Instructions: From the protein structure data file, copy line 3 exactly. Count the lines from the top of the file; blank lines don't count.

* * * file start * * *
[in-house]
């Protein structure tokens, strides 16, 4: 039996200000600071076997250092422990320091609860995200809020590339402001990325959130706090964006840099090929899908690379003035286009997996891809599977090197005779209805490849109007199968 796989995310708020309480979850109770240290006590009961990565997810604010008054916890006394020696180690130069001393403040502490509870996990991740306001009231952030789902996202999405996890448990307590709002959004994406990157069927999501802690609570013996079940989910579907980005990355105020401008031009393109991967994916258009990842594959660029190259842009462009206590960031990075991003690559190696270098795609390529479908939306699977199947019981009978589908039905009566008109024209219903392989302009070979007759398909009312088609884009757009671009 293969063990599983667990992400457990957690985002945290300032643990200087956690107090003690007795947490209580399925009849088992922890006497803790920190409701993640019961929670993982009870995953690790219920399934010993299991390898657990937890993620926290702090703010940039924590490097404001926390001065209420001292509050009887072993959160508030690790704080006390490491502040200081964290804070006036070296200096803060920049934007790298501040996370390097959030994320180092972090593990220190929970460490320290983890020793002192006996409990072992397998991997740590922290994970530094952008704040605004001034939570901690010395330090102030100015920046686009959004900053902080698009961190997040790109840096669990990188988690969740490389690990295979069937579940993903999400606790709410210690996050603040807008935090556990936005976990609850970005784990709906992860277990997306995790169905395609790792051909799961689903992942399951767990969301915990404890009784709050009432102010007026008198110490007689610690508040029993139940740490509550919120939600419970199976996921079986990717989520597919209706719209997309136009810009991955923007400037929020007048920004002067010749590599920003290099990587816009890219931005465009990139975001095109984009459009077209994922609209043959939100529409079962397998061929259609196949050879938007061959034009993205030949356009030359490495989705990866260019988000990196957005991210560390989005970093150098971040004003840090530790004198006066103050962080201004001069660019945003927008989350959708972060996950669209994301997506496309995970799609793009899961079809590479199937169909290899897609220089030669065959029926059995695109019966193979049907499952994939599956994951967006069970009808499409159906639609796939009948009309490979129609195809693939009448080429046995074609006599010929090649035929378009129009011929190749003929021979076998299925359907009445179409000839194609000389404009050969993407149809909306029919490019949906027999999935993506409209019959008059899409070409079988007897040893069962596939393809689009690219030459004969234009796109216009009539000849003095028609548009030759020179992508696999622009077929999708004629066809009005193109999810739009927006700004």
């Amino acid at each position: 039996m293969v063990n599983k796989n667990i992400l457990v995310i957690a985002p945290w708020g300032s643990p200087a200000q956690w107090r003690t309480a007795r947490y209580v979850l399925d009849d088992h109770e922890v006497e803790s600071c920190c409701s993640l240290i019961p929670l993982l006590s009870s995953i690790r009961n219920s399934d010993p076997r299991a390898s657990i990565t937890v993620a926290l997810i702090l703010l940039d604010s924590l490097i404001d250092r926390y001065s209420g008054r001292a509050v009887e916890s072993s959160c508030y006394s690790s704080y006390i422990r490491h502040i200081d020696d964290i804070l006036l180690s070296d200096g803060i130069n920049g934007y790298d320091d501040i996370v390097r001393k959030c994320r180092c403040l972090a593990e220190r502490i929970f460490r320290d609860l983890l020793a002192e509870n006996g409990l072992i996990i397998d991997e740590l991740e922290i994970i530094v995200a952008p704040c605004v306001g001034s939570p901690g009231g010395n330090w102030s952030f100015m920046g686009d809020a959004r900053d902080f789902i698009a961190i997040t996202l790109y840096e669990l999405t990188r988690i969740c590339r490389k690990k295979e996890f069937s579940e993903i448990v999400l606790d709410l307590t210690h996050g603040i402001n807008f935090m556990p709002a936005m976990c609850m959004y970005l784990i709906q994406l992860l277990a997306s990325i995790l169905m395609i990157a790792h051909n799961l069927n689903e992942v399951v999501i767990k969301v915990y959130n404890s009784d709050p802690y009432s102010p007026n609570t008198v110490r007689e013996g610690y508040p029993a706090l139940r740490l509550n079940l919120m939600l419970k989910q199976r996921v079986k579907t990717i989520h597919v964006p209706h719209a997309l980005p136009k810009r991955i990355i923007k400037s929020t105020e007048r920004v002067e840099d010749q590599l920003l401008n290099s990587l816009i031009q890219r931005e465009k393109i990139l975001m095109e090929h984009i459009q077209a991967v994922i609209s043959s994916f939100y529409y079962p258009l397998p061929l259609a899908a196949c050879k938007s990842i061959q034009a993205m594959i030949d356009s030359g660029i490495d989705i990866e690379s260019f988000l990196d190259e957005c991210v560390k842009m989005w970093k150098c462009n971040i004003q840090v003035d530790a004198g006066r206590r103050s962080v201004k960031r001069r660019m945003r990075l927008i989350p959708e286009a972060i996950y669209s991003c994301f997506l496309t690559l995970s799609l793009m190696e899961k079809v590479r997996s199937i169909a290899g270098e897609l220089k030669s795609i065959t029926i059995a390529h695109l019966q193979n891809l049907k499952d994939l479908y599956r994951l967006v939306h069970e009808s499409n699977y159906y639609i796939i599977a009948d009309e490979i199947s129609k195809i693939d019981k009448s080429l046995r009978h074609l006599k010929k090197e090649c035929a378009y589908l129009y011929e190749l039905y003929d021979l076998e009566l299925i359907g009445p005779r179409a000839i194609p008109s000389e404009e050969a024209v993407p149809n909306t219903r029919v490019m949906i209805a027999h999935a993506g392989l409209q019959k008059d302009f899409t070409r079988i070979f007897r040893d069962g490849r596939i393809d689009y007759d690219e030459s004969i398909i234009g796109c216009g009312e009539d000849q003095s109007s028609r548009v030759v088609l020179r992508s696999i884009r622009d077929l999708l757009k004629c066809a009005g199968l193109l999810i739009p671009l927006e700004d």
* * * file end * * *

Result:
């Amino acid at each position: 039996m293969v063990n599983k796989n667990i992400l457990v995310i957690a985002p945290w708020g300032s643990p200087a200000q956690w107090r003690t309480a007795r947490y209580v979850l399925d009849d088992h109770e922890v006497e803790s600071c920190c409701s993640l240290i019961p929670l993982l006590s009870s995953i690790r009961n219920s399934d010993p076997r299991a390898s657990i990565t937890v993620a926290l997810i702090l703010l940039d604010s924590l490097i404001d250092r926390y001065s209420g008054r001292a509050v009887e916890s072993s959160c508030y006394s690790s704080y006390i422990r490491h502040i200081d020696d964290i804070l006036l180690s070296d200096g803060i130069n920049g934007y790298d320091d501040i996370v390097r001393k959030c994320r180092c403040l972090a593990e220190r502490i929970f460490r320290d609860l983890l020793a002192e509870n006996g409990l072992i996990i397998d991997e740590l991740e922290i994970i530094v995200a952008p704040c605004v306001g001034s939570p901690g009231g010395n330090w102030s952030f100015m920046g686009d809020a959004r900053d902080f789902i698009a961190i997040t996202l790109y840096e669990l999405t990188r988690i969740c590339r490389k690990k295979e996890f069937s579940e993903i448990v999400l606790d709410l307590t210690h996050g603040i402001n807008f935090m556990p709002a936005m976990c609850m959004y970005l784990i709906q994406l992860l277990a997306s990325i995790l169905m395609i990157a790792h051909n799961l069927n689903e992942v399951v999501i767990k969301v915990y959130n404890s009784d709050p802690y009432s102010p007026n609570t008198v110490r007689e013996g610690y508040p029993a706090l139940r740490l509550n079940l919120m939600l419970k989910q199976r996921v079986k579907t990717i989520h597919v964006p209706h719209a997309l980005p136009k810009r991955i990355i923007k400037s929020t105020e007048r920004v002067e840099d010749q590599l920003l401008n290099s990587l816009i031009q890219r931005e465009k393109i990139l975001m095109e090929h984009i459009q077209a991967v994922i609209s043959s994916f939100y529409y079962p258009l397998p061929l259609a899908a196949c050879k938007s990842i061959q034009a993205m594959i030949d356009s030359g660029i490495d989705i990866e690379s260019f988000l990196d190259e957005c991210v560390k842009m989005w970093k150098c462009n971040i004003q840090v003035d530790a004198g006066r206590r103050s962080v201004k960031r001069r660019m945003r990075l927008i989350p959708e286009a972060i996950y669209s991003c994301f997506l496309t690559l995970s799609l793009m190696e899961k079809v590479r997996s199937i169909a290899g270098e897609l220089k030669s795609i065959t029926i059995a390529h695109l019966q193979n891809l049907k499952d994939l479908y599956r994951l967006v939306h069970e009808s499409n699977y159906y639609i796939i599977a009948d009309e490979i199947s129609k195809i693939d019981k009448s080429l046995r009978h074609l006599k010929k090197e090649c035929a378009y589908l129009y011929e190749l039905y003929d021979l076998e009566l299925i359907g009445p005779r179409a000839i194609p008109s000389e404009e050969a024209v993407p149809n909306t219903r029919v490019m949906i209805a027999h999935a993506g392989l409209q019959k008059d302009f899409t070409r079988i070979f007897r040893d069962g490849r596939i393809d689009y007759d690219e030459s004969i398909i234009g796109c216009g009312e009539d000849q003095s109007s028609r548009v030759v088609l020179r992508s696999i884009r622009d077929l999708l757009k004629c066809a009005g199968l193109l999810i739009p671009l927006e700004d």